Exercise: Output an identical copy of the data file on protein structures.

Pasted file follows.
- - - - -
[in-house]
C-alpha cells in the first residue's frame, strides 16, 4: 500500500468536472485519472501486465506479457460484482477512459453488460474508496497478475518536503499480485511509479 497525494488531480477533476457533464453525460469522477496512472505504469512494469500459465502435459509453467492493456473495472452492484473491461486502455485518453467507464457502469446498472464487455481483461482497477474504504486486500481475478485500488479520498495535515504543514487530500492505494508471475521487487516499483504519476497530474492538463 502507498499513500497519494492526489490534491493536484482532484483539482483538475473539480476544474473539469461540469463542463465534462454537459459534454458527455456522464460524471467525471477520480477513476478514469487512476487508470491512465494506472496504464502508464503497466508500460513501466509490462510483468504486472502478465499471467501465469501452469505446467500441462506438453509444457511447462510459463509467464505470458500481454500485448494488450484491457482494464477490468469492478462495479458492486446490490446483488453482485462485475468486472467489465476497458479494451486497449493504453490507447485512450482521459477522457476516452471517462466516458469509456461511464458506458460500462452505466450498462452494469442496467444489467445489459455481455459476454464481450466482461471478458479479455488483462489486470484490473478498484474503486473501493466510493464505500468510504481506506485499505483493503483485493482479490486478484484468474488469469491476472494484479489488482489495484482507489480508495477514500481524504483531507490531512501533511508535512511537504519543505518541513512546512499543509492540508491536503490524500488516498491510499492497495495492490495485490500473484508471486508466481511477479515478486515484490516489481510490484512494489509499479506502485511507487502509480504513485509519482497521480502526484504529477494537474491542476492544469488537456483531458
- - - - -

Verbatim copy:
[in-house]
C-alpha cells in the first residue's frame, strides 16, 4: 500500500468536472485519472501486465506479457460484482477512459453488460474508496497478475518536503499480485511509479 497525494488531480477533476457533464453525460469522477496512472505504469512494469500459465502435459509453467492493456473495472452492484473491461486502455485518453467507464457502469446498472464487455481483461482497477474504504486486500481475478485500488479520498495535515504543514487530500492505494508471475521487487516499483504519476497530474492538463 502507498499513500497519494492526489490534491493536484482532484483539482483538475473539480476544474473539469461540469463542463465534462454537459459534454458527455456522464460524471467525471477520480477513476478514469487512476487508470491512465494506472496504464502508464503497466508500460513501466509490462510483468504486472502478465499471467501465469501452469505446467500441462506438453509444457511447462510459463509467464505470458500481454500485448494488450484491457482494464477490468469492478462495479458492486446490490446483488453482485462485475468486472467489465476497458479494451486497449493504453490507447485512450482521459477522457476516452471517462466516458469509456461511464458506458460500462452505466450498462452494469442496467444489467445489459455481455459476454464481450466482461471478458479479455488483462489486470484490473478498484474503486473501493466510493464505500468510504481506506485499505483493503483485493482479490486478484484468474488469469491476472494484479489488482489495484482507489480508495477514500481524504483531507490531512501533511508535512511537504519543505518541513512546512499543509492540508491536503490524500488516498491510499492497495495492490495485490500473484508471486508466481511477479515478486515484490516489481510490484512494489509499479506502485511507487502509480504513485509519482497521480502526484504529477494537474491542476492544469488537456483531458